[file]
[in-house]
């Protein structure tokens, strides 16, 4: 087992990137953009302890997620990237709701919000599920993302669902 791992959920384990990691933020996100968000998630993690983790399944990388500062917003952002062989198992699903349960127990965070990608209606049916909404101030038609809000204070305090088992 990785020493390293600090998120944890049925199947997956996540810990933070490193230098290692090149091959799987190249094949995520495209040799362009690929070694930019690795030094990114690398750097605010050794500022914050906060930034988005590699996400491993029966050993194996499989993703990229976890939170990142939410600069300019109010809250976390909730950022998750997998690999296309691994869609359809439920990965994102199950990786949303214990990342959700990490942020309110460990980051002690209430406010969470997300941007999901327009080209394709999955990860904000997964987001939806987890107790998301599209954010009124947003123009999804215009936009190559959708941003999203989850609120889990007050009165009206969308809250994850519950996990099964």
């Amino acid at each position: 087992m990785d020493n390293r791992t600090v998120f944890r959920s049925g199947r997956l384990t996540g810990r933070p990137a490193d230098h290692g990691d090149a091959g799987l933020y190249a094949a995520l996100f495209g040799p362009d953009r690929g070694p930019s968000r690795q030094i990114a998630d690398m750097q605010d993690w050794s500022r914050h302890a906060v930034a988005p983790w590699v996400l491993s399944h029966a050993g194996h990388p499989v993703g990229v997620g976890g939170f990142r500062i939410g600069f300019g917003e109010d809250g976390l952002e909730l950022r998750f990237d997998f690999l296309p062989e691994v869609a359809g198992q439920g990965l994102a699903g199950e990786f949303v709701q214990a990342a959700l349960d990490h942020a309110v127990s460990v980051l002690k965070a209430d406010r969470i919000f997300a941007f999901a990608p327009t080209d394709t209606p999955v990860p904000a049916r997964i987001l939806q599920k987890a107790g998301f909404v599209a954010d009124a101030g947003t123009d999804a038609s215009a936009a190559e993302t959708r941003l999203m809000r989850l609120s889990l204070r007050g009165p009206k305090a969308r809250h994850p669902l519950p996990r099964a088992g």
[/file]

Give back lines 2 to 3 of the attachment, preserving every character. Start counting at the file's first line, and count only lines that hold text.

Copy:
């Protein structure tokens, strides 16, 4: 087992990137953009302890997620990237709701919000599920993302669902 791992959920384990990691933020996100968000998630993690983790399944990388500062917003952002062989198992699903349960127990965070990608209606049916909404101030038609809000204070305090088992 990785020493390293600090998120944890049925199947997956996540810990933070490193230098290692090149091959799987190249094949995520495209040799362009690929070694930019690795030094990114690398750097605010050794500022914050906060930034988005590699996400491993029966050993194996499989993703990229976890939170990142939410600069300019109010809250976390909730950022998750997998690999296309691994869609359809439920990965994102199950990786949303214990990342959700990490942020309110460990980051002690209430406010969470997300941007999901327009080209394709999955990860904000997964987001939806987890107790998301599209954010009124947003123009999804215009936009190559959708941003999203989850609120889990007050009165009206969308809250994850519950996990099964």
């Amino acid at each position: 087992m990785d020493n390293r791992t600090v998120f944890r959920s049925g199947r997956l384990t996540g810990r933070p990137a490193d230098h290692g990691d090149a091959g799987l933020y190249a094949a995520l996100f495209g040799p362009d953009r690929g070694p930019s968000r690795q030094i990114a998630d690398m750097q605010d993690w050794s500022r914050h302890a906060v930034a988005p983790w590699v996400l491993s399944h029966a050993g194996h990388p499989v993703g990229v997620g976890g939170f990142r500062i939410g600069f300019g917003e109010d809250g976390l952002e909730l950022r998750f990237d997998f690999l296309p062989e691994v869609a359809g198992q439920g990965l994102a699903g199950e990786f949303v709701q214990a990342a959700l349960d990490h942020a309110v127990s460990v980051l002690k965070a209430d406010r969470i919000f997300a941007f999901a990608p327009t080209d394709t209606p999955v990860p904000a049916r997964i987001l939806q599920k987890a107790g998301f909404v599209a954010d009124a101030g947003t123009d999804a038609s215009a936009a190559e993302t959708r941003l999203m809000r989850l609120s889990l204070r007050g009165p009206k305090a969308r809250h994850p669902l519950p996990r099964a088992g």